The front was once painted mustard yellow and sports a functionally worthless "decorative" rooflet where a wide porch roof once hung; the crumbly red brick sides are covered with thick waxy ivy. The back porch, technically the domain of the downstairs tenant, is covered with the alligator scales of old lead-based paint.
A 3-foot concrete path separates Pletsch's house from its nearly identical neighbor, also broken into apartments. At the end of this passageway, above a cheap chain-link gate, is honeysuckle -- piles and piles of it that Pletsch has gathered into an arbor, its heady, buttery flowers now beginning to pass out of season and fall on his guests.
"You'd never know what was back here," Pletsch says. And, in fact, behind the worn if easygoing streets of Wilkinsburg is a meticulously raucous Eden, Pletsch's 12-year-old garden, a cacophony of plants six inches to six feet high, climbing graceful, built-to-rot sculptures. It's expanded from Pletsch's small yard to the space behind his neighbor's and on into the back lawns of two modern apartment buildings behind him.
"I like to layer stuff," Pletsch says, rather than forcing each plant to keep its own counsel. Sunflowers are popping up; goldenrod, an allergic's nightmare, is filling in for late August. His "base coat," purple perilla creeps everywhere along the ground. "My friend said it was like a beautiful red wine had been poured over the garden," Pletsch says, a little dreamily.
Tall yet sturdy, with deep-set blue eyes and long gray hair, Gary Pletsch is easy on the eyes. Before becoming a potter, Pletsch was a dancer and a model; he originally comes from Illinois farm country. He eases himself onto the garden bench with a plastic mug of Yuengling.
The garden is informally open to all; his friends, neighborhood kids and fellow gardeners stop by. But the usual trickle of guests will become a swarm of hundreds June 28, at Pletsch's annual dawn-to-dusk "Arty Party," when he plans a ritual sacrifice to virtually destroy it all.
To protest the coming of the Mon-Fayette Expressway -- with its accompanying destruction of natural and historical areas -- Pletsch plans to rip a wide path through his garden and pour a concrete sidewalk in its place.
How many hours does he spend in the garden?
"I don't say that," Pletsch says. Then: "Minimum, three hours a day. I'm out here all the time."
Pletsch shows the path of his metaphoric Mon-Fayette: The gate to his back alley is Pittsburgh where the proposed highway will end, and the front gate, under the honeysuckle, is Jefferson Hills, the closest completed point to Pittsburgh. All of this greenery, in a three-foot-wide swath, will be ripped up. Pletsch shows the crux of the Expressway's 'Y' -- where, as it approaches the city, it will cross the Monongahela and fork, sending one of its legs off to Monroeville while the rest continues into town. His backyard will have a 'Y,' too -- "we must talk about the Monroeville bypass!" he says sardonically.
"It's a serious cut I'm doing. Just like this damn toll road. But I'm getting nervous. A lot of my [art] is more subtle than this -- this is going to be in-your-face." Some of his buddies will be pouring concrete in the wake of his destruction, as much as Pletsch can afford to supply. ("I'm not getting a grant or anything for this," he says.)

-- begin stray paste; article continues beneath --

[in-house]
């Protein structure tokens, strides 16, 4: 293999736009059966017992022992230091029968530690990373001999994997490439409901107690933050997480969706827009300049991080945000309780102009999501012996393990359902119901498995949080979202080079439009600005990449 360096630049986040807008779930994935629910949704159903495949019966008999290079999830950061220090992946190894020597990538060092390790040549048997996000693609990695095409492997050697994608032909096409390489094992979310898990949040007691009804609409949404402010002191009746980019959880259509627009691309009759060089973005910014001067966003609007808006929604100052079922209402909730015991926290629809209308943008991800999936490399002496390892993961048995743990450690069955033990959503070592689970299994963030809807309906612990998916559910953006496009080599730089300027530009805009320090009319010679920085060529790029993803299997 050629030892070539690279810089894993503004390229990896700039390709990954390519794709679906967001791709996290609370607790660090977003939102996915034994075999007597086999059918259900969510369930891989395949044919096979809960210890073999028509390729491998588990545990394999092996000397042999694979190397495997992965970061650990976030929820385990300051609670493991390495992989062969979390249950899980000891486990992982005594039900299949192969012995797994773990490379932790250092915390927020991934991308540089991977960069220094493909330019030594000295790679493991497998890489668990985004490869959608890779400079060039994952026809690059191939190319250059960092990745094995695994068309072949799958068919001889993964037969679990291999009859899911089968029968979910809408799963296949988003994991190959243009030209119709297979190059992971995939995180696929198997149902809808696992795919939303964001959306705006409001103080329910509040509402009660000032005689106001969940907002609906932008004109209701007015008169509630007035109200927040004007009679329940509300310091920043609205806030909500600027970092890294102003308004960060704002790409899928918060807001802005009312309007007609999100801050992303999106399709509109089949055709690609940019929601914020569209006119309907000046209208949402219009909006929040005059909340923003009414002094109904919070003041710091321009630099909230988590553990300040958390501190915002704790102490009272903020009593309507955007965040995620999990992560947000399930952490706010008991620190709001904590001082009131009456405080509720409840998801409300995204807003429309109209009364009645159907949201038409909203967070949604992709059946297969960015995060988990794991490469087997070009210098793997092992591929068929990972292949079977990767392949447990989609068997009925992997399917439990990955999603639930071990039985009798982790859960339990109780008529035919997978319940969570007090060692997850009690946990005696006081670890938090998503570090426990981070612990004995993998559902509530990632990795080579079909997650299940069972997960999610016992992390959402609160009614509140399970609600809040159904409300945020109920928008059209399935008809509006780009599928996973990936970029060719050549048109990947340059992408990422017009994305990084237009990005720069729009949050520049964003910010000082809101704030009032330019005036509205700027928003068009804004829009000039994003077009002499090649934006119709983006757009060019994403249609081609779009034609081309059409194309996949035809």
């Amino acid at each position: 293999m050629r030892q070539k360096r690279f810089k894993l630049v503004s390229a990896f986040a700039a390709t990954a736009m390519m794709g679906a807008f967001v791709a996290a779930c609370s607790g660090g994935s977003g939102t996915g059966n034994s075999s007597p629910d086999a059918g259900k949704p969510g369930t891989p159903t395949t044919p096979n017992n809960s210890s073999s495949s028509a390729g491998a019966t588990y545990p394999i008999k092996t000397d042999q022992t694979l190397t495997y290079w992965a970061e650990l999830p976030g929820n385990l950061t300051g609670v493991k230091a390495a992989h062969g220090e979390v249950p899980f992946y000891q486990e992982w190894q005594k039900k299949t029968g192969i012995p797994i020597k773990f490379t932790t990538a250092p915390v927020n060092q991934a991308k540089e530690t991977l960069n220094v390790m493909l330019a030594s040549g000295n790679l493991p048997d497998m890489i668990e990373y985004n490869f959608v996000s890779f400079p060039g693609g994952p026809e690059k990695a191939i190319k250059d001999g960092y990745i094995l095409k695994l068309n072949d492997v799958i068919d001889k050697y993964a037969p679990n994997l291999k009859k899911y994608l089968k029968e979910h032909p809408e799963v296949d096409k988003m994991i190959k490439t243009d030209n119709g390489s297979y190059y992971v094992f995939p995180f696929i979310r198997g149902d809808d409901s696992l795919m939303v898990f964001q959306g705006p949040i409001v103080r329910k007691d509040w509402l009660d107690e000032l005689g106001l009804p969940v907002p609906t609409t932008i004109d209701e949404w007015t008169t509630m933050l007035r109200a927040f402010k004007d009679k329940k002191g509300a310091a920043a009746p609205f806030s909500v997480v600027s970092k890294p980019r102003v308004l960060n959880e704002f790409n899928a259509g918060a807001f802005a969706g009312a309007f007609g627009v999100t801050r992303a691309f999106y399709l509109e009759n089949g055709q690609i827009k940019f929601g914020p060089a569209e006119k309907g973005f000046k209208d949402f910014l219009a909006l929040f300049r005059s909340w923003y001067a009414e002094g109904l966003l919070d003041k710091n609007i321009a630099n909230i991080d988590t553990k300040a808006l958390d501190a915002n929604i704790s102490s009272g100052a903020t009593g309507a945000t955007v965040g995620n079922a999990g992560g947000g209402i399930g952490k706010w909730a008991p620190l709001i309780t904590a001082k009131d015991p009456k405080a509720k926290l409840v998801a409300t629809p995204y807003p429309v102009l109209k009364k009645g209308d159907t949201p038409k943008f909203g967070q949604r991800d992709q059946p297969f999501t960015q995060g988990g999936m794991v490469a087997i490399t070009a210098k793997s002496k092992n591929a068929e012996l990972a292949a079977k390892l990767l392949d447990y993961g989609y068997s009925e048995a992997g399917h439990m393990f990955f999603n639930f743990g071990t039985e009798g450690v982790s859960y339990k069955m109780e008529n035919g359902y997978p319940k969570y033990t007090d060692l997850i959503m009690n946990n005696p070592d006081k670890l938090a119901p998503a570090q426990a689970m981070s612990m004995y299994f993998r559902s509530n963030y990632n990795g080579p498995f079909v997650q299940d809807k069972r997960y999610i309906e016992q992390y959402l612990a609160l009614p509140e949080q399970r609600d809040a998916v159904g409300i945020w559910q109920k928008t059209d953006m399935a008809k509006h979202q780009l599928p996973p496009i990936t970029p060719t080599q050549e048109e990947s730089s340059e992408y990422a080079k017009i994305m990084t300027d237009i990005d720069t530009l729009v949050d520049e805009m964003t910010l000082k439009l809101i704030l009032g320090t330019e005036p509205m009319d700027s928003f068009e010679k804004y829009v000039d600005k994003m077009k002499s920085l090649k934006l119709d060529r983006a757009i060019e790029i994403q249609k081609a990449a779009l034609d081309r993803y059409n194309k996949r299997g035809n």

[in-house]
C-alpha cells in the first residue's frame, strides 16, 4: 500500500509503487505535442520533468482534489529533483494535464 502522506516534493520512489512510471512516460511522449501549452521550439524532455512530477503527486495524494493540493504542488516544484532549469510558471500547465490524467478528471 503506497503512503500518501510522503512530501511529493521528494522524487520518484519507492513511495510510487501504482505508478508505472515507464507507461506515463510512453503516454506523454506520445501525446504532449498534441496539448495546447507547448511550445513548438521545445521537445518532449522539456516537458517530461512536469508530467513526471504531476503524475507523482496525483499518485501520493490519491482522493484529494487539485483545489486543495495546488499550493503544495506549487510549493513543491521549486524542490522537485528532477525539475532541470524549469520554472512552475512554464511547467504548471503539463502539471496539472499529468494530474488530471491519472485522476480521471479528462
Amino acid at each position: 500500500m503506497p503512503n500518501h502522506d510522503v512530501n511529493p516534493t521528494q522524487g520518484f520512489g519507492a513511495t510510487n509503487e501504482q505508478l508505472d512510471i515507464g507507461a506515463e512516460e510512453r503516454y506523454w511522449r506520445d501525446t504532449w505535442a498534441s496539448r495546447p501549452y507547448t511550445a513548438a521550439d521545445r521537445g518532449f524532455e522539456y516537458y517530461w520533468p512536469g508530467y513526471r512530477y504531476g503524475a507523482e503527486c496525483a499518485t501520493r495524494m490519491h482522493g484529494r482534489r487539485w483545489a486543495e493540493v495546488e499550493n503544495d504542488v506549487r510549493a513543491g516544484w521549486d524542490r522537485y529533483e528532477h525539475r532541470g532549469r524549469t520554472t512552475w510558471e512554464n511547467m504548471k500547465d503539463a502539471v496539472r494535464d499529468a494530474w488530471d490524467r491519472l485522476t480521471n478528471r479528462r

"How audacious of me to just start digging!" he says excitedly. Then he adds, "It's really going to be painful."
Pletsch admits he's no scholar, but says he recently became an egghead on highways: "I'll read anything about roads!" he says cheerfully, apparently unaware that roads are one of the nerdiest of nerd topics. "Why does a city work?" he asks. "Doesn't Pittsburgh see how this is going to make traffic so much worse? 'All roads ease congestion,' so that's why we keep building roads?"
To add to his own monumental protest gesture, Pletsch has invited more traditional wonks and activists to participate, including Heather Sage, outreach coordinator for the environmental group PennFuture, which authored a "Citizens' Plan" as an alternative to the MFE. Unlike the highway proposal, which does one big thing, PennFuture's plan proposes several small things: upgrading existing roads, building a few new roads, using a Main-Street development approach in old Mon Valley towns and adding more public transit. On the day of Pletsch's "Arty Party," Sage will hang maps of the proposed MFE all over his living room, illustrated with photographs of actual affected places.
Meanwhile, another PennFuture issue will be on display in Pletsch's basement: long-wall mining, a coal-extraction technique that destabilizes the earth's surface. By hanging a black plastic tarp across part of the basement, Pletsch says it "should tart up nicely and look like a mine." The Group Against Smog and Pollution (GASP) will also have a display, sexed up by a gaspy sound loop by Soma Mestizo's Herman Pearl (Pletsch's next-door neighbor). The Nine Mile Run Watershed Association will show how to catch and filter rainwater at home. The garden protest will occur simultaneously with the latest installment of Stephanie Flom's Persephone Project, which reclaims ignored spots -- in this case, an abandoned Wilkinsburg lot a few blocks from Pletsch's house -- for public-art-and-gardening projects.